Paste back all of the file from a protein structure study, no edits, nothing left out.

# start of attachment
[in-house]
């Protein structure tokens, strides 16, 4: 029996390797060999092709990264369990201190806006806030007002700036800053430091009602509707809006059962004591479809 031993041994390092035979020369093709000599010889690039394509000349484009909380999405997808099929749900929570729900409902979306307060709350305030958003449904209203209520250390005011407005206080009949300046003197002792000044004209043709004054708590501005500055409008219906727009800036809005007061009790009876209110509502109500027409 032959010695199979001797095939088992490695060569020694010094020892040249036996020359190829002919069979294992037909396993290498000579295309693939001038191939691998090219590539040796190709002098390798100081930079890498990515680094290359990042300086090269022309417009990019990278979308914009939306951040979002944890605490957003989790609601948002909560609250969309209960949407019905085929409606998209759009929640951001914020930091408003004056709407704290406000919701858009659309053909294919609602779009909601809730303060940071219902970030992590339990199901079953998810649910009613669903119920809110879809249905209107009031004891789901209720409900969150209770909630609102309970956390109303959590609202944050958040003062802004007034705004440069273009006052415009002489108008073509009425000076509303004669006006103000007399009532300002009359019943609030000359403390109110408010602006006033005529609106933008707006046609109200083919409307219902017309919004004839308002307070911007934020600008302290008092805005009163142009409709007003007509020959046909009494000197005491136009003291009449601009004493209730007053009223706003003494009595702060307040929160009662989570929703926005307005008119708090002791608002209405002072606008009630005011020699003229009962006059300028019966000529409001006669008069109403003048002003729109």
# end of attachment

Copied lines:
[in-house]
């Protein structure tokens, strides 16, 4: 029996390797060999092709990264369990201190806006806030007002700036800053430091009602509707809006059962004591479809 031993041994390092035979020369093709000599010889690039394509000349484009909380999405997808099929749900929570729900409902979306307060709350305030958003449904209203209520250390005011407005206080009949300046003197002792000044004209043709004054708590501005500055409008219906727009800036809005007061009790009876209110509502109500027409 032959010695199979001797095939088992490695060569020694010094020892040249036996020359190829002919069979294992037909396993290498000579295309693939001038191939691998090219590539040796190709002098390798100081930079890498990515680094290359990042300086090269022309417009990019990278979308914009939306951040979002944890605490957003989790609601948002909560609250969309209960949407019905085929409606998209759009929640951001914020930091408003004056709407704290406000919701858009659309053909294919609602779009909601809730303060940071219902970030992590339990199901079953998810649910009613669903119920809110879809249905209107009031004891789901209720409900969150209770909630609102309970956390109303959590609202944050958040003062802004007034705004440069273009006052415009002489108008073509009425000076509303004669006006103000007399009532300002009359019943609030000359403390109110408010602006006033005529609106933008707006046609109200083919409307219902017309919004004839308002307070911007934020600008302290008092805005009163142009409709007003007509020959046909009494000197005491136009003291009449601009004493209730007053009223706003003494009595702060307040929160009662989570929703926005307005008119708090002791608002209405002072606008009630005011020699003229009962006059300028019966000529409001006669008069109403003048002003729109």